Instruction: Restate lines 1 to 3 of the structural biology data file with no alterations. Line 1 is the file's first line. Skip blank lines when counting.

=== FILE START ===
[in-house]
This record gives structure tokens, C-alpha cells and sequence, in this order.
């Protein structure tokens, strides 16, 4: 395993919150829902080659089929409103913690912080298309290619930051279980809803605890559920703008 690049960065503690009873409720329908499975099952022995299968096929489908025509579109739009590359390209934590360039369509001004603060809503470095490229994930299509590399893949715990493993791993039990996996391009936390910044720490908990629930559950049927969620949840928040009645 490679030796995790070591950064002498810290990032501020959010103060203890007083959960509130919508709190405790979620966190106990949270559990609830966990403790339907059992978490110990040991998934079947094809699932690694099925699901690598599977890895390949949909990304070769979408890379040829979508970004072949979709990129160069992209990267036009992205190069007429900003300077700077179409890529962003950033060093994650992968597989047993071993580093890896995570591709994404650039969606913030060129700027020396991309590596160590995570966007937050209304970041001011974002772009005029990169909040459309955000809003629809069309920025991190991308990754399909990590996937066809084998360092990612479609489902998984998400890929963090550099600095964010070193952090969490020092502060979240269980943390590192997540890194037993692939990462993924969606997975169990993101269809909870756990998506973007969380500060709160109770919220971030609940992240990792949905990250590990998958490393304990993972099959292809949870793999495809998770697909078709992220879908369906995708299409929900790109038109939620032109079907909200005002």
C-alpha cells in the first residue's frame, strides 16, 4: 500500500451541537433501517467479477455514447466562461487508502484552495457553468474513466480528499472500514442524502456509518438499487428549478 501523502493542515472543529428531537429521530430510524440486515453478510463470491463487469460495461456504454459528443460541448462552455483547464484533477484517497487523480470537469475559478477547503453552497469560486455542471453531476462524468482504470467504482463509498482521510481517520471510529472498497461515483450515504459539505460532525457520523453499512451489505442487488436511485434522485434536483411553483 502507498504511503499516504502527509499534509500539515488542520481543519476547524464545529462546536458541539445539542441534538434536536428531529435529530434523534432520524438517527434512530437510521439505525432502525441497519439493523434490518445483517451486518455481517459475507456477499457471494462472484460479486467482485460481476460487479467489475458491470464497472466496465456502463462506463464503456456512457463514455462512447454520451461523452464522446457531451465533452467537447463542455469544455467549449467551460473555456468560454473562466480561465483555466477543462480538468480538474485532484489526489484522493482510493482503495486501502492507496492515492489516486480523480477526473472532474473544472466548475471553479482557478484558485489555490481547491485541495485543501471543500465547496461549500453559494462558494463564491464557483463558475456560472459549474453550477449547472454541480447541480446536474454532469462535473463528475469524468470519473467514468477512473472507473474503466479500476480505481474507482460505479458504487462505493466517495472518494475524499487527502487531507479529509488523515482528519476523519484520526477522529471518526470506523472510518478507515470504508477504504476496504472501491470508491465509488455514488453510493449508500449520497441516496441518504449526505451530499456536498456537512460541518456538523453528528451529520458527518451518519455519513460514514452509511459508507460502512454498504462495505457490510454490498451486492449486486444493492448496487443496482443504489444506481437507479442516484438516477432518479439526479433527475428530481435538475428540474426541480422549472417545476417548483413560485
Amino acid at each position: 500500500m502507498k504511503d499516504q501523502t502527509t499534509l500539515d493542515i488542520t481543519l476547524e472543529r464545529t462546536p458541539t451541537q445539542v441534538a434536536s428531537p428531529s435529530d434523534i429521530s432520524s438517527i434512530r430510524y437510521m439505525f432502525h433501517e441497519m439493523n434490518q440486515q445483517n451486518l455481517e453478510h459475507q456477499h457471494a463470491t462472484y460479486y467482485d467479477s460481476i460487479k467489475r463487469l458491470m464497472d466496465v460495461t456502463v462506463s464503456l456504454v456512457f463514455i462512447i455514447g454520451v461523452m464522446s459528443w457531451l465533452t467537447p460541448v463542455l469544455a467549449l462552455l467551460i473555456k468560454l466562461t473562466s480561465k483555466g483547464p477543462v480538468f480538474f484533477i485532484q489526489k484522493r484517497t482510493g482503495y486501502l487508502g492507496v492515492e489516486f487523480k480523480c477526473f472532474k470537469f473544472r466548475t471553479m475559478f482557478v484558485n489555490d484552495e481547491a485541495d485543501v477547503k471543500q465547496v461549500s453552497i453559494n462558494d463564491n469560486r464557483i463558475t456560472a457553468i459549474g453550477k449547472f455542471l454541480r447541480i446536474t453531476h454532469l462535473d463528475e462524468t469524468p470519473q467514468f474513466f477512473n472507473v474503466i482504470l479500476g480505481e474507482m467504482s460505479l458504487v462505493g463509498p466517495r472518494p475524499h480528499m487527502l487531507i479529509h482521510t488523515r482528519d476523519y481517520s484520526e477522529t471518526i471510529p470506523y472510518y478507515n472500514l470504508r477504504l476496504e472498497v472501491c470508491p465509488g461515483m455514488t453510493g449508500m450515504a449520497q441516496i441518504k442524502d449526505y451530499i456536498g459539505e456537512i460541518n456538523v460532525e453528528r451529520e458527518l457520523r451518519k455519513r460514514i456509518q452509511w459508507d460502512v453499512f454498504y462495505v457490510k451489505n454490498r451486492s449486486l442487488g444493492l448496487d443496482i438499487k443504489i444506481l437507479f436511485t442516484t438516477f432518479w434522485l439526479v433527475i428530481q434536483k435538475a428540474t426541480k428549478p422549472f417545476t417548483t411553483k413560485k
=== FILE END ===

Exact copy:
[in-house]
This record gives structure tokens, C-alpha cells and sequence, in this order.
């Protein structure tokens, strides 16, 4: 395993919150829902080659089929409103913690912080298309290619930051279980809803605890559920703008 690049960065503690009873409720329908499975099952022995299968096929489908025509579109739009590359390209934590360039369509001004603060809503470095490229994930299509590399893949715990493993791993039990996996391009936390910044720490908990629930559950049927969620949840928040009645 490679030796995790070591950064002498810290990032501020959010103060203890007083959960509130919508709190405790979620966190106990949270559990609830966990403790339907059992978490110990040991998934079947094809699932690694099925699901690598599977890895390949949909990304070769979408890379040829979508970004072949979709990129160069992209990267036009992205190069007429900003300077700077179409890529962003950033060093994650992968597989047993071993580093890896995570591709994404650039969606913030060129700027020396991309590596160590995570966007937050209304970041001011974002772009005029990169909040459309955000809003629809069309920025991190991308990754399909990590996937066809084998360092990612479609489902998984998400890929963090550099600095964010070193952090969490020092502060979240269980943390590192997540890194037993692939990462993924969606997975169990993101269809909870756990998506973007969380500060709160109770919220971030609940992240990792949905990250590990998958490393304990993972099959292809949870793999495809998770697909078709992220879908369906995708299409929900790109038109939620032109079907909200005002």